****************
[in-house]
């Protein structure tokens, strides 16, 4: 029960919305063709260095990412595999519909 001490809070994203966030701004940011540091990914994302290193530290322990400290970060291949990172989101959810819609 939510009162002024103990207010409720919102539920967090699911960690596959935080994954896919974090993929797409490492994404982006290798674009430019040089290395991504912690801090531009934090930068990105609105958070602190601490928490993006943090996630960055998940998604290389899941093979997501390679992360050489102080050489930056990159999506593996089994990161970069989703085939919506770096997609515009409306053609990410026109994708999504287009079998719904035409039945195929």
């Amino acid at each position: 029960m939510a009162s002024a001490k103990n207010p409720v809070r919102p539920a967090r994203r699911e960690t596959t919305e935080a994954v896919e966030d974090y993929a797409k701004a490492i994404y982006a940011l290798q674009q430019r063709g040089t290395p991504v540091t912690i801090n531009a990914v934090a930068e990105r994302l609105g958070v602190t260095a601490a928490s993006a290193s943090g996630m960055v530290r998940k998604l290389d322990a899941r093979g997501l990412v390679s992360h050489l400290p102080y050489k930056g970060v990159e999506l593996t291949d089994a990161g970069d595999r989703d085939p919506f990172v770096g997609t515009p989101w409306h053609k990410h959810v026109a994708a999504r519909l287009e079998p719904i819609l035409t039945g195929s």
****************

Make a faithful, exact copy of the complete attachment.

[in-house]
């Protein structure tokens, strides 16, 4: 029960919305063709260095990412595999519909 001490809070994203966030701004940011540091990914994302290193530290322990400290970060291949990172989101959810819609 939510009162002024103990207010409720919102539920967090699911960690596959935080994954896919974090993929797409490492994404982006290798674009430019040089290395991504912690801090531009934090930068990105609105958070602190601490928490993006943090996630960055998940998604290389899941093979997501390679992360050489102080050489930056990159999506593996089994990161970069989703085939919506770096997609515009409306053609990410026109994708999504287009079998719904035409039945195929």
């Amino acid at each position: 029960m939510a009162s002024a001490k103990n207010p409720v809070r919102p539920a967090r994203r699911e960690t596959t919305e935080a994954v896919e966030d974090y993929a797409k701004a490492i994404y982006a940011l290798q674009q430019r063709g040089t290395p991504v540091t912690i801090n531009a990914v934090a930068e990105r994302l609105g958070v602190t260095a601490a928490s993006a290193s943090g996630m960055v530290r998940k998604l290389d322990a899941r093979g997501l990412v390679s992360h050489l400290p102080y050489k930056g970060v990159e999506l593996t291949d089994a990161g970069d595999r989703d085939p919506f990172v770096g997609t515009p989101w409306h053609k990410h959810v026109a994708a999504r519909l287009e079998p719904i819609l035409t039945g195929s």